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Mera stance stirs debate

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John Kapito

Stakeholders in the economy are divided on the decision by Malawi Energy Regulatory Authority (Mera) to maintain fuel prices despite its assessment pointing to an increase in diesel prices.

A press statement issued yesterday by the authority says it maintained fuel prices but reduced the price of gas by 3.03 per cent from K2,640 to K2,560 per kilogramme.

It says the combined effects of the movement of the Free on Board prices, the exchange rate of kwacha against dollar and changes in local factors reflected, on the landed cost, a 0.58 per cent increase in petrol price, seven per cent increase on diesel price and 1.03 per cent for kerosene.

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According to Automatic Fuel Price Mechanism, diesel qualifies for an increase in retail price.

But the authority’s Board Chairperson Reckford Kampanje in a statement says, noting marginal movements in oil prices on the world market and that Price Stabilisation Fund (PSF) collections in the month would ably cover any cost differences, Mera has resolved to maintain fuel pump prices until the next review.

“According to the Automatic Pricing Mechanism, diesel qualified for an upward price adjustment since the change in the landed cost was beyond the ±5% trigger limit whereas petrol and paraffin did not qualify for the price revision as the changes in landed cost were within the ±5% trigger limit.

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“The board considered the adjustment of industry margins following an assessment of the oil business operating environment and its impact on the licensed operators. The adjustments have been implemented through the PSF in order to maintain the pump prices,” Kampanje says.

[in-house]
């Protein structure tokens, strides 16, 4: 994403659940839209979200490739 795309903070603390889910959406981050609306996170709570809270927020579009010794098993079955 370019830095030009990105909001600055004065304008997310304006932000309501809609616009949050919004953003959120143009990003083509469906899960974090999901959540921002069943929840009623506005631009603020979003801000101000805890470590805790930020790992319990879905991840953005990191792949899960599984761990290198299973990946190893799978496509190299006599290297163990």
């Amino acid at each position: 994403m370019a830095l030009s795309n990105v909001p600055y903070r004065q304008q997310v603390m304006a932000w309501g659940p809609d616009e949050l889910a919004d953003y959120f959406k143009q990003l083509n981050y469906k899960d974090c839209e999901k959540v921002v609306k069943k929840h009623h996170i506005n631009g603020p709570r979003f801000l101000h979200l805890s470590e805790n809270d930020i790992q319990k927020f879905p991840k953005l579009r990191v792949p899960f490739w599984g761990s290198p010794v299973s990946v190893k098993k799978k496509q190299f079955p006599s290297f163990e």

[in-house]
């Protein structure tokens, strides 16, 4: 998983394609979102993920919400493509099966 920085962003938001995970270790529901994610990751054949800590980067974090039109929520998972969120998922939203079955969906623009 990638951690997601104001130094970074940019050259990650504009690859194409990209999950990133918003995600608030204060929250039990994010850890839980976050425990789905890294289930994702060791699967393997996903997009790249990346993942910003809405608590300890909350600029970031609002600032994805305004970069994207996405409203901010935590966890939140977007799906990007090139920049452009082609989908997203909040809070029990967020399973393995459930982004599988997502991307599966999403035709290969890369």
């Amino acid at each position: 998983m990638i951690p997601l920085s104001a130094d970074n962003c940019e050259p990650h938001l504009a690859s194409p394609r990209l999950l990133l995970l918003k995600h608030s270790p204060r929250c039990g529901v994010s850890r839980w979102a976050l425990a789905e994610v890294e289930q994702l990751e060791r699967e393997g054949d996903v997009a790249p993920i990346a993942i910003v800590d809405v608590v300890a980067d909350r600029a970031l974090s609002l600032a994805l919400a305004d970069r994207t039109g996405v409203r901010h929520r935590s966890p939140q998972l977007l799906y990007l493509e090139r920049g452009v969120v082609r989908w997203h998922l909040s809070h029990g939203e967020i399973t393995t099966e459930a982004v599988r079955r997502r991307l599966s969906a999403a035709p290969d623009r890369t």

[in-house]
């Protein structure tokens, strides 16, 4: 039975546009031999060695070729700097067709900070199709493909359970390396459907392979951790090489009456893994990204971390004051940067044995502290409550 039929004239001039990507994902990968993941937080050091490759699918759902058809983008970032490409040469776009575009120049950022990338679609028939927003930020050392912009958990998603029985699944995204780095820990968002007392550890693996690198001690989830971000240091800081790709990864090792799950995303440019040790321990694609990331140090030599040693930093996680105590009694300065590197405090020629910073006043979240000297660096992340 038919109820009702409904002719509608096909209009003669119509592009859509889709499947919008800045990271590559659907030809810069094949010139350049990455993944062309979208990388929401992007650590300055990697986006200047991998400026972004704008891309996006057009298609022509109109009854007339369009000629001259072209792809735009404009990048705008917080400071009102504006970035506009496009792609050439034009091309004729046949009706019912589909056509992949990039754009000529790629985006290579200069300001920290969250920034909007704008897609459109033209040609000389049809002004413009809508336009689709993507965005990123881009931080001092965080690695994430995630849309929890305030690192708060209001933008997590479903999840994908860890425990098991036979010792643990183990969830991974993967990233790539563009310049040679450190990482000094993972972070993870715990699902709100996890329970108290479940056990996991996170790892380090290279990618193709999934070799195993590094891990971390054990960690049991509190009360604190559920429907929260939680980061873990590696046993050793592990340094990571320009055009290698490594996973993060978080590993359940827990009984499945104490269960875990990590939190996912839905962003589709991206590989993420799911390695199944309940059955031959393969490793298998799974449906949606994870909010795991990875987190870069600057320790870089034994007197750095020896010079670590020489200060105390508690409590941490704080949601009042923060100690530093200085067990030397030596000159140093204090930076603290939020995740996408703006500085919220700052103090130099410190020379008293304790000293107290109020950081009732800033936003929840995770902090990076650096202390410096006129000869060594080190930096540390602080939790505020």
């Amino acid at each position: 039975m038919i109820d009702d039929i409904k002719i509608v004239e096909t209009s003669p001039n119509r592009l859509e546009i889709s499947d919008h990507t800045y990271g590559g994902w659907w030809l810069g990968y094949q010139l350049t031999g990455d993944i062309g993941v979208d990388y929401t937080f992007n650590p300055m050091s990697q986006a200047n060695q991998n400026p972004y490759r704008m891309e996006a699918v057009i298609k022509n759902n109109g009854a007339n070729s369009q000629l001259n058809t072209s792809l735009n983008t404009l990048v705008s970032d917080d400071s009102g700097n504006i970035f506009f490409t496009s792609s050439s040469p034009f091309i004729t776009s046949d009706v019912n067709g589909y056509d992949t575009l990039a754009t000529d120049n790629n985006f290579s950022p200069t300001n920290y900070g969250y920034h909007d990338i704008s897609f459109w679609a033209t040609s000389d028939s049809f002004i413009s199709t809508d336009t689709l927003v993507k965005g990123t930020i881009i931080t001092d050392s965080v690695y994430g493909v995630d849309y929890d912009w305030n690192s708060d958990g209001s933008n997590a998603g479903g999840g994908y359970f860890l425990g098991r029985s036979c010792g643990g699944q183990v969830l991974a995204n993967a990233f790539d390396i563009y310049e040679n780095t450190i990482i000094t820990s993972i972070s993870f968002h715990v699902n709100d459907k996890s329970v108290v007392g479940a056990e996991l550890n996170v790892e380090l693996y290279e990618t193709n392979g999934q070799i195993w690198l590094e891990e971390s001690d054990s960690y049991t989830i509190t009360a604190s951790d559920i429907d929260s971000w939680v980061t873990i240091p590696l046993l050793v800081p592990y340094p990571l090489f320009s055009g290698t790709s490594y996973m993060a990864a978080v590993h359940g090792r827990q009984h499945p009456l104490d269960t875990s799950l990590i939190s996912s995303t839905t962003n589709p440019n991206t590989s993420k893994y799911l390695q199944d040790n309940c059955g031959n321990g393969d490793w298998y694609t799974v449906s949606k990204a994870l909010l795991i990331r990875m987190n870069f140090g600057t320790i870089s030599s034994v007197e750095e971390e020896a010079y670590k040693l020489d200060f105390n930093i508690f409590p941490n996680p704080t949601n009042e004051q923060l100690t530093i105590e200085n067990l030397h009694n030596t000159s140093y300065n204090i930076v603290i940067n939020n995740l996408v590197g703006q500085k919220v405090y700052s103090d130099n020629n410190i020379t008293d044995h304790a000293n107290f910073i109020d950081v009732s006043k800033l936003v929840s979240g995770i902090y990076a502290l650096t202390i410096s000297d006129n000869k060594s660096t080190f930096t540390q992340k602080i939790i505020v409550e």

In an interview, Consumers Association of Malawi Executive Director John Kapito said the decision was politically motivated.

He said Mera continues to break its own guidelines every time fuel prices go up or down when the formula it uses is meant to assist the local petroleum market to be calm and that consumers are paying the right price.

“This is supposed to help the oil importing companies to be able to continue importing and selling fuel without any disruptions. If this formula is followed, it would assist the country from unnecessary economic challenges that might be a result of selling an imported product at a loss.

“We are aware that fuel prices are both political and economic and any increases has negative impacts on consumers but we need to think beyond cheap politics, there is need for mindset change by our policy makers to start facing realities, they can delay implementing the prices but they can’t stop them from increasing,” Kapito said.

However, in a separate interview, Director for Centre for Research and Consultancy Milward Tobias said Mera has done well to maintain the price of diesel even if it qualified for upward adjustment, stressing that PSF has served its purpose.

Malawi University of Business and Applied Sciences-based economist Betchani Tchereni concurred with Tobias, saying the price of diesel could have gone up by a small margin but because PSF can handle that, it was better to let the consumer breathe.

“The price of gas needs to go down even further and people need to be encouraged to use gas for cooking. Otherwise, the cutting down of trees for energy purposes will destroy the environment and fuel the climate change now being experienced. Let’s hope that inflation and exchange rates are going to improve this month so that the prices may be adjusted downwards to contain the inflationary pressures,” Tchereni said.

Currently, a litre of petro is selling at K1,380 while diesel is at K1,470.

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